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Guided by Linoleum


Floor it: Bill Miller's "New England Churchyard"
  • Floor it: Bill Miller's "New England Churchyard"

In the early 1990s, members of the Industrial Arts Co-Op began visiting Pittsburgh's ready supply of abandoned industrial buildings, seeking materials to recycle for art projects. Among the stuff scavenged by Bill Miller, a group co-founder, were scraps of linoleum and other patterned flooring.

At first, Miller used it all simply to matte his paintings. But soon, the linoleum -- sorted, cut, carved, pieced together like a mosaic -- was the artwork. Eventually, Miller would parlay the medium into a livelihood, even as his art, and his audience, increasingly became a function of his materials.

True linoleum is fabricated primarily from solidified linseed oil and various gums, on a textile backing. Miller, now of Silver Spring, Md., uses newer vinyl products, too -- really, any kind of synthetic flooring. None of it lends itself to delicacy of technique: The material manifests in the blocky contours of folk art.

Yet that makes the array of colors and rhythms Miller creates only more remarkable. Pieces such as 2005's "Back in Beckley," for instance -- a boy foregrounding a bucolic valley -- have the depth, flow, vividness and play of impressionist paintings. But they're composed of chips and strips of up to several dozen specimens of flooring.

Miller, 44, isn't a folk artist. The Cleveland native studied at The Art Institute of Pittsburgh and spent much of the 1990s as art director of In Pittsburgh newsweekly. In 1997, he left for New York, where he was art director of the weekly Long Island Voice and, after it folded, a designer at The Village Voice.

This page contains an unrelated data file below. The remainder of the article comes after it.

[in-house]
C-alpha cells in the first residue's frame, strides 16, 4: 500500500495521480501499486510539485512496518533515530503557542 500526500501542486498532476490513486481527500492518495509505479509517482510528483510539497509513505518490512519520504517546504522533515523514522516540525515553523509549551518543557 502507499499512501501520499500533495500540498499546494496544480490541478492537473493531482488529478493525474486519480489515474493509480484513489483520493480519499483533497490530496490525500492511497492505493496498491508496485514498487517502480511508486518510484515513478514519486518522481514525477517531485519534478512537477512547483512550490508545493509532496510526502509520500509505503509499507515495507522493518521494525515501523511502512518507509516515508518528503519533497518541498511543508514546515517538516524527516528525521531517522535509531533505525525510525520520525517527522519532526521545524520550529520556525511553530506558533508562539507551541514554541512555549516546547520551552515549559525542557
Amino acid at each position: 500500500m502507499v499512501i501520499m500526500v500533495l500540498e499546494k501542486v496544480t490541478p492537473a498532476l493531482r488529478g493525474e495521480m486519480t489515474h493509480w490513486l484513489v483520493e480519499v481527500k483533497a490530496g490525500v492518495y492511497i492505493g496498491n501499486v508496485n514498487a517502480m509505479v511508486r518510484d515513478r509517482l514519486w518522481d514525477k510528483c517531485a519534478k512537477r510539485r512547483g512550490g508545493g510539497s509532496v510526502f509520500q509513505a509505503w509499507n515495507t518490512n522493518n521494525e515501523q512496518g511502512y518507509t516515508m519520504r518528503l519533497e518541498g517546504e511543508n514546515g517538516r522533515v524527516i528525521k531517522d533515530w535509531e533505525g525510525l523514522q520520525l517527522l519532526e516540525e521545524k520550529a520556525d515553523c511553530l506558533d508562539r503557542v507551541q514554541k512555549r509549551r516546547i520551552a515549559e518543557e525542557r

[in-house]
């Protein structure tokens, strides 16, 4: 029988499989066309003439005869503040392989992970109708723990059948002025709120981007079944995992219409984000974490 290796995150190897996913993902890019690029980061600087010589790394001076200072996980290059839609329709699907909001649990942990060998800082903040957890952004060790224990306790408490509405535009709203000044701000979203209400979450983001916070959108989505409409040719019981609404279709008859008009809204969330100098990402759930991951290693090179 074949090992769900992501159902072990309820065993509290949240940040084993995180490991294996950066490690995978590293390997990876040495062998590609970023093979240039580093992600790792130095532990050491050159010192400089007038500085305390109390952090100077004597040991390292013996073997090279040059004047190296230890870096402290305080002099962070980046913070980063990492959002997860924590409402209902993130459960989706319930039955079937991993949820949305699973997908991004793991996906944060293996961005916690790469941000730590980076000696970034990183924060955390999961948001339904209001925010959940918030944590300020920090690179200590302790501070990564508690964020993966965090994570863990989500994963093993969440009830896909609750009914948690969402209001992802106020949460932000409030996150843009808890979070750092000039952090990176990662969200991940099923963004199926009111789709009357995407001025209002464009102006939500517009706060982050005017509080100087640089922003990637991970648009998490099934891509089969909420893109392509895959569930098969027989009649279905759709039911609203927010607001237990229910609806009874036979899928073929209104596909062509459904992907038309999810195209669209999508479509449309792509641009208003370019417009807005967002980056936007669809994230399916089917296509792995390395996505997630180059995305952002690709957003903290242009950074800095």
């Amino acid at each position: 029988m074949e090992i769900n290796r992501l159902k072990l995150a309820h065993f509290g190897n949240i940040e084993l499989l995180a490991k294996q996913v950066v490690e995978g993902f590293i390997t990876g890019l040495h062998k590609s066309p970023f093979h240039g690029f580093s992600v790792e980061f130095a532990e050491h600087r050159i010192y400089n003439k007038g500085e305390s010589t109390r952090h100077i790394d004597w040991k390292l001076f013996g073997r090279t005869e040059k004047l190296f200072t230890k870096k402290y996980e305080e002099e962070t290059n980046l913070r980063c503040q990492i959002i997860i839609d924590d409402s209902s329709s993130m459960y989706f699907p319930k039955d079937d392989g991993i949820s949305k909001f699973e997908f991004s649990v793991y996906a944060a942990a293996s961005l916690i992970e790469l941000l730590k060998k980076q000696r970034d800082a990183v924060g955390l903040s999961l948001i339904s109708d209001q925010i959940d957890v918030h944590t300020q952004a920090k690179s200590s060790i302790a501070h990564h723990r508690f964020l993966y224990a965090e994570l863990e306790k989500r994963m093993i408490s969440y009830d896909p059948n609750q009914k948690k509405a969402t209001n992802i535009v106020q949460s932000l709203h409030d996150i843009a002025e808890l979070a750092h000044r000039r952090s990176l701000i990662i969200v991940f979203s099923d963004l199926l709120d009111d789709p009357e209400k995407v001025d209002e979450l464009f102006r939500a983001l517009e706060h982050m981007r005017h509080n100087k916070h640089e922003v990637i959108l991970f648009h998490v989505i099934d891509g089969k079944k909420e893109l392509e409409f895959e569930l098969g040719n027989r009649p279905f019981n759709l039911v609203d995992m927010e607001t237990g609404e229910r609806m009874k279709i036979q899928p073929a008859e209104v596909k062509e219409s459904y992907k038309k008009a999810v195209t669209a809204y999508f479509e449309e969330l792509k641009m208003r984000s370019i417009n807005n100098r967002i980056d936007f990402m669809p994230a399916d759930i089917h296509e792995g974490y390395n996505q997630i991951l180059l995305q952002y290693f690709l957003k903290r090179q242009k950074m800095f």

About five years ago, Miller moved to Maryland to focus on his art. "Once I got the chance to concentrate, I was able to make it work," he says.

While finding raw materials these days less often involves trespassing, Miller still depends on serendipity for the patterns and colors he uses. Recently, visiting the Catskills, "I got all this stuff out of this house that was old," he says. "Every flooring that this woman had was something I had never seen before."

The typically antique quality of flooring material suggests the realm of memory; Miller's works include portraits of his grandparents and his late father, and serenely sensual landscapes. Nostalgia is inevitable when your medium carries the indentation of a chair leg, ghost of a sitter long dead. "I feel like I'm taking part of someone's life and using it," he says.

Indeed, even with such works as a series on the Kennedy assassination, the audience can conjure its own associations, recognizing patterns from a vanished family kitchen or corner drugstore. Miller's commissions have included one from a man who wanted him and his brother depicted together in their youth.

Vintage Linoleum Works, Miller's upcoming show of recent pieces at Pittsburgh Center of the Arts, is his first solo show here since he left. It's at once a homecoming -- booked by Miller's old Industrial Arts colleague George Davis -- and a departure. While Miller's work has garnered solo and group shows around the country, the venues, unlike the PCA, have tended to highlight folk or outsider art.

Miller prefers to be called a "recycling artist." But, he admits, "It's just nice to find a place for the stuff, really."

Vintage Linoleum Works Opening reception 5:30-8 p.m. Fri., Jan. 5. Pittsburgh Center for the Arts, 6300 Fifth Ave., Shadyside. $5 donation requested. 412-681-0873 or

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